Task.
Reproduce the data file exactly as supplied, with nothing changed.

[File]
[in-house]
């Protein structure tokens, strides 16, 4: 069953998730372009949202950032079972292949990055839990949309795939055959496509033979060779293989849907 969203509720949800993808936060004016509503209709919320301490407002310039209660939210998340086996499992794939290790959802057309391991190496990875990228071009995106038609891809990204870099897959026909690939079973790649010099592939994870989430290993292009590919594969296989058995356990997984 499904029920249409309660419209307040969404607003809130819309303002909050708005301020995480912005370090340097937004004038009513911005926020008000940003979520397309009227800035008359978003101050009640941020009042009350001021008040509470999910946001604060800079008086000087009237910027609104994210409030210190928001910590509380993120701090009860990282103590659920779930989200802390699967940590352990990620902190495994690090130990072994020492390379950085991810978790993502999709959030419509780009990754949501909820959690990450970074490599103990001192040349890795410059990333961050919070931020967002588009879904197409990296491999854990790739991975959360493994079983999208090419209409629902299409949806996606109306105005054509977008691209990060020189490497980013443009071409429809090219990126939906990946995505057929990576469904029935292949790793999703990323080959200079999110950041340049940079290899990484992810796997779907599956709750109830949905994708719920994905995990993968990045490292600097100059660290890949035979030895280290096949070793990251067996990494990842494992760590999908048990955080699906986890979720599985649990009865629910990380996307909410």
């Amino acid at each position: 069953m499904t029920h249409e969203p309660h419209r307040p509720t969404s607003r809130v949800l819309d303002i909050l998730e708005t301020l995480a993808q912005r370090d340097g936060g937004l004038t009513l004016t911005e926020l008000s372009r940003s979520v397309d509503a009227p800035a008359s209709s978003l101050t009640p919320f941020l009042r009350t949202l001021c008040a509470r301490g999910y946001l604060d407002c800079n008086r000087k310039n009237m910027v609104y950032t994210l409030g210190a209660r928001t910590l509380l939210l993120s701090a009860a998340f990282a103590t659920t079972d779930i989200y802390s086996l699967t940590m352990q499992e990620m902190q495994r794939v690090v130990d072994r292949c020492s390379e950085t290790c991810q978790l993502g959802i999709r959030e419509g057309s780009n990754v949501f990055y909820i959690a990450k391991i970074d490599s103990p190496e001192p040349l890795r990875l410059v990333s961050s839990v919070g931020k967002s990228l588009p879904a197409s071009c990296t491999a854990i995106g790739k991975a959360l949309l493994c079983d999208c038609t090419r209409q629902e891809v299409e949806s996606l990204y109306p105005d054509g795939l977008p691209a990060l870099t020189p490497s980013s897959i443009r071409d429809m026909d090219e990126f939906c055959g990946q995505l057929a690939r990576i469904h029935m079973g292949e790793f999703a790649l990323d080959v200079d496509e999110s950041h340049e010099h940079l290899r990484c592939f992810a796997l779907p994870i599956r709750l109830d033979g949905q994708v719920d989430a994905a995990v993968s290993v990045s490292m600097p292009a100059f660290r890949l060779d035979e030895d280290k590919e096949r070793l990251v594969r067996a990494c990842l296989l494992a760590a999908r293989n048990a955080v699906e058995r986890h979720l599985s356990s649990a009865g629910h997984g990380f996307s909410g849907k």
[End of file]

[in-house]
């Protein structure tokens, strides 16, 4: 069953998730372009949202950032079972292949990055839990949309795939055959496509033979060779293989849907 969203509720949800993808936060004016509503209709919320301490407002310039209660939210998340086996499992794939290790959802057309391991190496990875990228071009995106038609891809990204870099897959026909690939079973790649010099592939994870989430290993292009590919594969296989058995356990997984 499904029920249409309660419209307040969404607003809130819309303002909050708005301020995480912005370090340097937004004038009513911005926020008000940003979520397309009227800035008359978003101050009640941020009042009350001021008040509470999910946001604060800079008086000087009237910027609104994210409030210190928001910590509380993120701090009860990282103590659920779930989200802390699967940590352990990620902190495994690090130990072994020492390379950085991810978790993502999709959030419509780009990754949501909820959690990450970074490599103990001192040349890795410059990333961050919070931020967002588009879904197409990296491999854990790739991975959360493994079983999208090419209409629902299409949806996606109306105005054509977008691209990060020189490497980013443009071409429809090219990126939906990946995505057929990576469904029935292949790793999703990323080959200079999110950041340049940079290899990484992810796997779907599956709750109830949905994708719920994905995990993968990045490292600097100059660290890949035979030895280290096949070793990251067996990494990842494992760590999908048990955080699906986890979720599985649990009865629910990380996307909410």
């Amino acid at each position: 069953m499904t029920h249409e969203p309660h419209r307040p509720t969404s607003r809130v949800l819309d303002i909050l998730e708005t301020l995480a993808q912005r370090d340097g936060g937004l004038t009513l004016t911005e926020l008000s372009r940003s979520v397309d509503a009227p800035a008359s209709s978003l101050t009640p919320f941020l009042r009350t949202l001021c008040a509470r301490g999910y946001l604060d407002c800079n008086r000087k310039n009237m910027v609104y950032t994210l409030g210190a209660r928001t910590l509380l939210l993120s701090a009860a998340f990282a103590t659920t079972d779930i989200y802390s086996l699967t940590m352990q499992e990620m902190q495994r794939v690090v130990d072994r292949c020492s390379e950085t290790c991810q978790l993502g959802i999709r959030e419509g057309s780009n990754v949501f990055y909820i959690a990450k391991i970074d490599s103990p190496e001192p040349l890795r990875l410059v990333s961050s839990v919070g931020k967002s990228l588009p879904a197409s071009c990296t491999a854990i995106g790739k991975a959360l949309l493994c079983d999208c038609t090419r209409q629902e891809v299409e949806s996606l990204y109306p105005d054509g795939l977008p691209a990060l870099t020189p490497s980013s897959i443009r071409d429809m026909d090219e990126f939906c055959g990946q995505l057929a690939r990576i469904h029935m079973g292949e790793f999703a790649l990323d080959v200079d496509e999110s950041h340049e010099h940079l290899r990484c592939f992810a796997l779907p994870i599956r709750l109830d033979g949905q994708v719920d989430a994905a995990v993968s290993v990045s490292m600097p292009a100059f660290r890949l060779d035979e030895d280290k590919e096949r070793l990251v594969r067996a990494c990842l296989l494992a760590a999908r293989n048990a955080v699906e058995r986890h979720l599985s356990s649990a009865g629910h997984g990380f996307s909410g849907k």